State v. Jose Alfaro: Obtaining Secret Grand Jury Testimony
In a highly publicized case State v. Jose Alfaro, presently pending in Palm Beach County's Circuit Court the State has alleged that Jose Alfaro murdered his victim Steven Febonio by shooting him in the back of the head; the State has alleged that Alfaro shot Febonio because he owed him money for carpentry work Febonio had done for Alfaro.; the murder took place in 2009 and is set for trial in mid May of this year.
Board Certified criminal trial attorney Michael B. Cohen is representing Alfaro and has entered a not guilty plea on Alfaro's behalf denying the charges filed by the State.
Cohen today argued a defense's motion to compel the State to produce secret Grand Jury testimony of one of the witnesses who claim the Alfaro confessed that he had shot Febonio in the above manner as alleged in the State's Indictment; The Motion was taken under advisement by Circuit Court Judge Richard Oftedall who is expected to render a decision on the motion within a week.
Although the defense had already obtained a sworn statement of the witness as well as deposition testimony of the same witness, Cohen argued the secret grand jury testimony of the witness should be disclosed to the defense since it was important to resolve a conflict in her testimony; On an earlier occasion the witness had stated that Alfaro had allegedly confessed to shooting the victim, while on deposition at a later date she stated that Alfaro had only first hit the victim; this conflict in the testimony,Cohen argued , required the Court to conduct an in camera (or private) review of the grand jury testimony so that the transcript could be made available to the defense if the court found that such a conflict was corroborated before the grand jury when the witness testified.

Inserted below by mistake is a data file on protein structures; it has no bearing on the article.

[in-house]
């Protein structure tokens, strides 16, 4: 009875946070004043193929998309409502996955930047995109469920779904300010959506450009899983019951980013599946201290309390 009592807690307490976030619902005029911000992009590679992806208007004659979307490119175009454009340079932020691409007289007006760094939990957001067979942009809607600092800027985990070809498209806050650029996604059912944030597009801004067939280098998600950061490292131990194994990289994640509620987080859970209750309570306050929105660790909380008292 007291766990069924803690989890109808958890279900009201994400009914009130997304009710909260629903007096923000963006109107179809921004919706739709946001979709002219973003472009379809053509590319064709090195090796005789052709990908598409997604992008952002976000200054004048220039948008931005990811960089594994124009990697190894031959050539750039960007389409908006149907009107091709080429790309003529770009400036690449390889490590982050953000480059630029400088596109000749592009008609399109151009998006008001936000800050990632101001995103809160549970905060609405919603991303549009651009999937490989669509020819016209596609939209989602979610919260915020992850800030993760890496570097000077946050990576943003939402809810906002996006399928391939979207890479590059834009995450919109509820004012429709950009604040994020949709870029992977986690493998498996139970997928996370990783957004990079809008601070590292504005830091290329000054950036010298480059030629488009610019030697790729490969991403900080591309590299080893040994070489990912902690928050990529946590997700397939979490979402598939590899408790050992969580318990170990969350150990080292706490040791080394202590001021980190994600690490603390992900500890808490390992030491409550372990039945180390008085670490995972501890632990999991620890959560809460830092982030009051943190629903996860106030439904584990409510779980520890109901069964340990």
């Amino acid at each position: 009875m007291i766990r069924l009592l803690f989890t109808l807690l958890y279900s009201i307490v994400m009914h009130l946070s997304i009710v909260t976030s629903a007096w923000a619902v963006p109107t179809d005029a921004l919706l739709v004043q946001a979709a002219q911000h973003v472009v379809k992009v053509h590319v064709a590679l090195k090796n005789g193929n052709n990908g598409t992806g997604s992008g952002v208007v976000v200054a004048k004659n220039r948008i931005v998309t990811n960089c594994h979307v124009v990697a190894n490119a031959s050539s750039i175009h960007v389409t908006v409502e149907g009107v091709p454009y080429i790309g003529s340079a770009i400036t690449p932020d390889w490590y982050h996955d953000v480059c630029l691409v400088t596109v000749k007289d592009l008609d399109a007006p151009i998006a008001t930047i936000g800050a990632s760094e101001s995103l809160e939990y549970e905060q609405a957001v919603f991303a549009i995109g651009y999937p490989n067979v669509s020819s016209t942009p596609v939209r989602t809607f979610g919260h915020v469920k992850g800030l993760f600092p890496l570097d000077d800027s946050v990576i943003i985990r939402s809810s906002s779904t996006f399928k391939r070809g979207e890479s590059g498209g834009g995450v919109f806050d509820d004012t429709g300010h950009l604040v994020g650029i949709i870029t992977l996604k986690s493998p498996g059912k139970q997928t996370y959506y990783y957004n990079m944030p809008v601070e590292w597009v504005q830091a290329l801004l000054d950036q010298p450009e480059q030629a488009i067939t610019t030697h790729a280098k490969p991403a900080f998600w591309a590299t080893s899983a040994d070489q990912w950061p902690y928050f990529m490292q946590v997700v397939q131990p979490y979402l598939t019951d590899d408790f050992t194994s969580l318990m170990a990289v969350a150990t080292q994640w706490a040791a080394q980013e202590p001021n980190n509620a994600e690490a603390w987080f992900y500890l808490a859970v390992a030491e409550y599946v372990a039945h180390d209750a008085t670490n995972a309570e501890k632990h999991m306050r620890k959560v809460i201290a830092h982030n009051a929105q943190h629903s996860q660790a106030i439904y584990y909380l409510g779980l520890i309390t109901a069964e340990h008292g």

The law of disclosure concerning grand jury testimony is quite pertinent to both this case and many other serious criminal cases.
In the federal system although grand jury testimony is secret pursuant to rule 6 e of the Federal Rules of Criminal Procedure and not discoverable prior to trial, under a provision of the federal criminal code (Title 18 USC section 3500) known as the Jencks Act, the defense is entitled to the grand jury witnesses's testimony after the same witness testifies before a trial jury prior to the cross examination of that witness by the defense. If a witness does not testify at trial however then a defense attorney to obtain the grand jury testimony of the witness must allege and prove a "particularized need" for such testimony.
In State Court practice however , the defense is not entitled to a copy of the grand jury testimony of a witness even after the witness testifies at a jury trial.
Florida Statute Section 905.27 authorizes limited release of grand jury evidence for (1) deciding the dependability of testimony (2) determining if perjury transpired or (3) in continuance of justice; The defense must show a particularized need sufficient to justify the revelation of the generally secret grand jury proceedings; thus once a grand jury investigation ends disclosure is proper when justice requires it.
Cohen is hoping therefor to obtain an Order compelling the State of Florida to disclose the grand jury testimony of this witness based upon these principles of law.Continue Reading about Criminal Law In Florida; and More
Call Mr. Cohen at: 954-928-0059 in Dade and Broward Counties or 561-366-8200 in the Palm Beaches.